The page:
Manchester set to strengthen ties with India; boost to new era for bilateral trade . . . . reports Rahul Laud
Forging long-term relationships, harnessing bilateral trade and collaboration between Manchester and India is crucial to boosting the country’s thriving economy. This will be Deputy High Commissioner Dr Virander Paul’s resounding message at Make in India, Innovate with Manchester.
Make in India, Innovate with Manchester is a significant event taking place at the city’s Town Hall on 22 June, bringing together Indian businesses interested in trading with India and Indian businesses seeking collaborative opportunities in Greater Manchester. The event, hosted by MIDAS, Manchester’s inward investment agency (part of Manchester Growth Company) and the High Commission of India, is supported by the Confederation of Indian Industry, UKTI and Deloitte. It will enable delegates to better understand the bilateral trade, export and R&D collaboration opportunities presented by Prime Minister Narendra Modi’s initiative and how the city region is strengthening ties with India.
Since Prime Minister Modi launched Make in India, the country’s economic growth policy focused on fostering investment, innovation, protecting intellectual property and building world-class manufacturing, it has become clear it presents a real opportunity for Greater Manchester. Both Manchester and the High Commission of India have put increasing resources and energies into fully exploiting the opportunity and forging closer ties.
India is a critical market for the UK in terms of inward investment, outbound export, education and tourism. EY UK Attractiveness Survey 2016 revealed India was one of Manchester’s key markets for foreign direct investment and it is clear that Indian businesses are investing in the city. More specifically some of India’s key companies have invested in the region, these include Aegis, Vistaar Productions at MediaCityUK, Hero Cycles, State Bank of India and recently, HCL Technologies’ innovation partnership with Manchester United Football Club.
Greater Manchester’s heritage in innovation and science, which has seen the region being recognised as European City of Science 2016, make it the ideal partner for Make in India. The universities expertise in areas such as advanced materials and manufacturing, 3D printing and life sciences provides unparalleled R&D opportunities for both industry and educational establishments.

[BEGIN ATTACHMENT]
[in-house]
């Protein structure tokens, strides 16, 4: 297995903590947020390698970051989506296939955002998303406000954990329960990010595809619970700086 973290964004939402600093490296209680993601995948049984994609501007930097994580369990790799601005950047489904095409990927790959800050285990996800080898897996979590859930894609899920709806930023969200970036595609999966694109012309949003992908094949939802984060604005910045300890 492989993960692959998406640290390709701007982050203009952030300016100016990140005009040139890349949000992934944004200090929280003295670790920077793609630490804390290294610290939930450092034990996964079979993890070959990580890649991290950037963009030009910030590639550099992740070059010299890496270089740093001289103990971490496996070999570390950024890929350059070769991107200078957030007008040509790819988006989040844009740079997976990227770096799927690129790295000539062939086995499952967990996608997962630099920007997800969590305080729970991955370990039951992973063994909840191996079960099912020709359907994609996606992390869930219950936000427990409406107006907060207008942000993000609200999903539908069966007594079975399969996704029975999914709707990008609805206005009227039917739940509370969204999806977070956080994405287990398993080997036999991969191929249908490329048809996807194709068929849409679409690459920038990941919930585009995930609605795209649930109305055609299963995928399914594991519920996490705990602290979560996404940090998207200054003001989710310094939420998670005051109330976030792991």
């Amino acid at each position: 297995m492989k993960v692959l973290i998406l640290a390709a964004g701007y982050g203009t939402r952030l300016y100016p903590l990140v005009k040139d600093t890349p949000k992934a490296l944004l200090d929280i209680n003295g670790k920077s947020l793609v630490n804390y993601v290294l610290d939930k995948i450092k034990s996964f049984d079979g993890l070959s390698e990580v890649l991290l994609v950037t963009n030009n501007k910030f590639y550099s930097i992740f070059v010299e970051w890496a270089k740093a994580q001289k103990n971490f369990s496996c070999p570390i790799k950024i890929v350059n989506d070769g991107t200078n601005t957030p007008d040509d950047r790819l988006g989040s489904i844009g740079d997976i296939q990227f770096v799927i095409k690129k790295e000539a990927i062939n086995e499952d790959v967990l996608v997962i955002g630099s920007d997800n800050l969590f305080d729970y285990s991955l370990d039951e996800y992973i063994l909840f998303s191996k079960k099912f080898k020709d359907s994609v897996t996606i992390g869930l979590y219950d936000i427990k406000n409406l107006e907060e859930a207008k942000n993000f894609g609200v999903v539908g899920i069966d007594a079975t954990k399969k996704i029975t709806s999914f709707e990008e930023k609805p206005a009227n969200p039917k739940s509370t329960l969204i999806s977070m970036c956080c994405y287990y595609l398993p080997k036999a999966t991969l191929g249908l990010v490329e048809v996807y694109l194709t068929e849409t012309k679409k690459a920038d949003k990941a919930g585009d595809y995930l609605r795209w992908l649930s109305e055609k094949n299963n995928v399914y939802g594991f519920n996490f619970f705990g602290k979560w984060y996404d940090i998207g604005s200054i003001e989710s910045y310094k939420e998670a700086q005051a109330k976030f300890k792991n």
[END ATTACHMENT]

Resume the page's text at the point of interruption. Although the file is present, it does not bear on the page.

Key speakers at Make in India, Innovate with Manchester include Dr Virander Paul, Tony Lloyd, Mayor of Greater Manchester, Tim Newns, Chief Executive of MIDAS, Manchester’s inward investment agency, Professor Luke Georghiou, Vice-President for Research and Innovation, University of Manchester, Shuchita Sonalika, UK Director, Confederation of Indian Industry and Bhupendra Nagar, Associate General Manager, HCL Technologies. Other companies attending the event will include Air India and Times of India.
Councillor Richard Farnell, Lead Member for Internationalisation and Marketing, Greater Manchester Combined Authority, said: “Positioning Greater Manchester on the global stage and attracting international investment is essential to growing our economy. This is evident with the increasing number of businesses taking premises across the city.
“The Greater Manchester Internationalisation Strategy names India as one of the city region’s six priority markets and we recognise India as a key partner. Our innovations within key sectors complement those developing in India, like R&D and Advanced Manufacturing, and the country’s economic policy is the perfect bridge to strengthening existing ties with our Indian partners.”
Tim Newns, chief executive of MIDAS, said: “Greater Manchester has traded with India since the Victorian era and Make in India,Innovate with Manchester provides us with the opportunity to collaborate and take this relationship to the next level. Greater Manchester has the skills and expertise in innovation, through our universities and private companies, to support India’s ambitions whilst also fuelling the ambitions of our local companies and research institutions which can add significant value.
“In Manchester 53,000 residents are of Indian heritage with multiple businesses in the city region being Indian-owned, adding to the fabric of our dynamic society. We are proud to welcome the Deputy High Commissioner to Manchester and hope this event symbolises the importance of bilateral trade and inward investment, developed through new and existing relationships.”